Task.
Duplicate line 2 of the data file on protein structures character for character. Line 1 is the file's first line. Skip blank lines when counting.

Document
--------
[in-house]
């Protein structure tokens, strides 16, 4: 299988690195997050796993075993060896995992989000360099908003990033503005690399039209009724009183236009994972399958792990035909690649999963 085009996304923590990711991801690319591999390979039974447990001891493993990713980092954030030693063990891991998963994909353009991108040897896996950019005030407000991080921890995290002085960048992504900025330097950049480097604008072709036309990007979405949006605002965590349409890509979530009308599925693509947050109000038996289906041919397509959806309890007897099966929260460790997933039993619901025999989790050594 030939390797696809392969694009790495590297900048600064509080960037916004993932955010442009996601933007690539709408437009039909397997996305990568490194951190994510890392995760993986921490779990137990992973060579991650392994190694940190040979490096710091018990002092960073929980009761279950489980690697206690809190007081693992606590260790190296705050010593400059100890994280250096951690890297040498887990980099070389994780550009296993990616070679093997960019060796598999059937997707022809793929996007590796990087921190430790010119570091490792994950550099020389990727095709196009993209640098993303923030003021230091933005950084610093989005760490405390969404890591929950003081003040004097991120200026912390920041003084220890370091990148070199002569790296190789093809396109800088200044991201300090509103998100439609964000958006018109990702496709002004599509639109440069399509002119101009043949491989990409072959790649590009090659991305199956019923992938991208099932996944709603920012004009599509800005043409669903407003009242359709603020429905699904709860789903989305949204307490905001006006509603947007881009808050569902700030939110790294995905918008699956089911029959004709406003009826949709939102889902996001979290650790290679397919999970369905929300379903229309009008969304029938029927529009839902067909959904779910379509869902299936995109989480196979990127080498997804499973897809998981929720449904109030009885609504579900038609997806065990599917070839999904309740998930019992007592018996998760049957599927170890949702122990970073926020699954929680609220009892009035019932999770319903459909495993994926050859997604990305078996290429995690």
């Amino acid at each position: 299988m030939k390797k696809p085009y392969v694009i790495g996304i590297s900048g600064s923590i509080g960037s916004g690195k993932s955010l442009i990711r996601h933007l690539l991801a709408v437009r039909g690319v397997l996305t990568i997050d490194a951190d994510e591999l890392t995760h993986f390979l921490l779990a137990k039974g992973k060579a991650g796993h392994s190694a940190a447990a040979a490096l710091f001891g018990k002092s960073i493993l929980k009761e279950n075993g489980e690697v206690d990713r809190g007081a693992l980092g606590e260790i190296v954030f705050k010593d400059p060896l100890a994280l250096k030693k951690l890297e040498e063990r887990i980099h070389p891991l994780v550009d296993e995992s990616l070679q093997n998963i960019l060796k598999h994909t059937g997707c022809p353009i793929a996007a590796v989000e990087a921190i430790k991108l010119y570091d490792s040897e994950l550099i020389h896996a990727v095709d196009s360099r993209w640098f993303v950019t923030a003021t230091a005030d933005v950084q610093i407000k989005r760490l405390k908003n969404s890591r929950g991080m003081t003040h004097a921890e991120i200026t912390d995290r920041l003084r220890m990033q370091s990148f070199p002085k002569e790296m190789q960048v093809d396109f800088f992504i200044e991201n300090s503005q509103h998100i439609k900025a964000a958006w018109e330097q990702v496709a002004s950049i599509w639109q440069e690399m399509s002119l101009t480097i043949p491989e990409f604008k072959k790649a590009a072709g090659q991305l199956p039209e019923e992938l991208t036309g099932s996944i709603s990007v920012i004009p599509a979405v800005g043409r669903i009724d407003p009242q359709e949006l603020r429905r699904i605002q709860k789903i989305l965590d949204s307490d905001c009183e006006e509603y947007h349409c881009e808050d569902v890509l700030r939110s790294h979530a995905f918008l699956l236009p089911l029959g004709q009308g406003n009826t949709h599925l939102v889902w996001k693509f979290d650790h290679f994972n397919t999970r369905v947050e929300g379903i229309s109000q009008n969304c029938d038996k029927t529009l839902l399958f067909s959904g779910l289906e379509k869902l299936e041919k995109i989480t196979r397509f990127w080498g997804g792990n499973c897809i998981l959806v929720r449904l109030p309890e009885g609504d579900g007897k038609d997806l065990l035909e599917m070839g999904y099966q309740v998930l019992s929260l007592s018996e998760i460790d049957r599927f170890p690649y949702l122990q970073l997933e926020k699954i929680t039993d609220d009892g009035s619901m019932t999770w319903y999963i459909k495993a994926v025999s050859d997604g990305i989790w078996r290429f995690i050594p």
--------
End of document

């Protein structure tokens, strides 16, 4: 299988690195997050796993075993060896995992989000360099908003990033503005690399039209009724009183236009994972399958792990035909690649999963 085009996304923590990711991801690319591999390979039974447990001891493993990713980092954030030693063990891991998963994909353009991108040897896996950019005030407000991080921890995290002085960048992504900025330097950049480097604008072709036309990007979405949006605002965590349409890509979530009308599925693509947050109000038996289906041919397509959806309890007897099966929260460790997933039993619901025999989790050594 030939390797696809392969694009790495590297900048600064509080960037916004993932955010442009996601933007690539709408437009039909397997996305990568490194951190994510890392995760993986921490779990137990992973060579991650392994190694940190040979490096710091018990002092960073929980009761279950489980690697206690809190007081693992606590260790190296705050010593400059100890994280250096951690890297040498887990980099070389994780550009296993990616070679093997960019060796598999059937997707022809793929996007590796990087921190430790010119570091490792994950550099020389990727095709196009993209640098993303923030003021230091933005950084610093989005760490405390969404890591929950003081003040004097991120200026912390920041003084220890370091990148070199002569790296190789093809396109800088200044991201300090509103998100439609964000958006018109990702496709002004599509639109440069399509002119101009043949491989990409072959790649590009090659991305199956019923992938991208099932996944709603920012004009599509800005043409669903407003009242359709603020429905699904709860789903989305949204307490905001006006509603947007881009808050569902700030939110790294995905918008699956089911029959004709406003009826949709939102889902996001979290650790290679397919999970369905929300379903229309009008969304029938029927529009839902067909959904779910379509869902299936995109989480196979990127080498997804499973897809998981929720449904109030009885609504579900038609997806065990599917070839999904309740998930019992007592018996998760049957599927170890949702122990970073926020699954929680609220009892009035019932999770319903459909495993994926050859997604990305078996290429995690």